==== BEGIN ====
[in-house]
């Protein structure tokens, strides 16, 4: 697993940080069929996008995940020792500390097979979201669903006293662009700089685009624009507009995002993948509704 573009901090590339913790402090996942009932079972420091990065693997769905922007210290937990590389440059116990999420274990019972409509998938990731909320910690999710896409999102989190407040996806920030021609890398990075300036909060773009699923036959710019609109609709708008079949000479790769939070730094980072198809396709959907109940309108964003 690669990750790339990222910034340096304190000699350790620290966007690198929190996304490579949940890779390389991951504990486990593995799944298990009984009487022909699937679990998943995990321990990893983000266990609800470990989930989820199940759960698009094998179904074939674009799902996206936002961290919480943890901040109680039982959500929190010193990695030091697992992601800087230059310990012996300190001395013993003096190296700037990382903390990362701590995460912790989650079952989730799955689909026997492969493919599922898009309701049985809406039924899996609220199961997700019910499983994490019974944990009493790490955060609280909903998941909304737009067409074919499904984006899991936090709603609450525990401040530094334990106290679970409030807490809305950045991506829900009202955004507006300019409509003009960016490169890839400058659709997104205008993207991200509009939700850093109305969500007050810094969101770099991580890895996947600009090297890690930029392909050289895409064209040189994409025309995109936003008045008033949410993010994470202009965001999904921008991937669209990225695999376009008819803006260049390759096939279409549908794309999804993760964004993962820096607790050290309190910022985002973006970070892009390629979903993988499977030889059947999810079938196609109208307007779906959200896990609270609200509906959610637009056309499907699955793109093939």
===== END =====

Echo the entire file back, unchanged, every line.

[in-house]
């Protein structure tokens, strides 16, 4: 697993940080069929996008995940020792500390097979979201669903006293662009700089685009624009507009995002993948509704 573009901090590339913790402090996942009932079972420091990065693997769905922007210290937990590389440059116990999420274990019972409509998938990731909320910690999710896409999102989190407040996806920030021609890398990075300036909060773009699923036959710019609109609709708008079949000479790769939070730094980072198809396709959907109940309108964003 690669990750790339990222910034340096304190000699350790620290966007690198929190996304490579949940890779390389991951504990486990593995799944298990009984009487022909699937679990998943995990321990990893983000266990609800470990989930989820199940759960698009094998179904074939674009799902996206936002961290919480943890901040109680039982959500929190010193990695030091697992992601800087230059310990012996300190001395013993003096190296700037990382903390990362701590995460912790989650079952989730799955689909026997492969493919599922898009309701049985809406039924899996609220199961997700019910499983994490019974944990009493790490955060609280909903998941909304737009067409074919499904984006899991936090709603609450525990401040530094334990106290679970409030807490809305950045991506829900009202955004507006300019409509003009960016490169890839400058659709997104205008993207991200509009939700850093109305969500007050810094969101770099991580890895996947600009090297890690930029392909050289895409064209040189994409025309995109936003008045008033949410993010994470202009965001999904921008991937669209990225695999376009008819803006260049390759096939279409549908794309999804993760964004993962820096607790050290309190910022985002973006970070892009390629979903993988499977030889059947999810079938196609109208307007779906959200896990609270609200509906959610637009056309499907699955793109093939």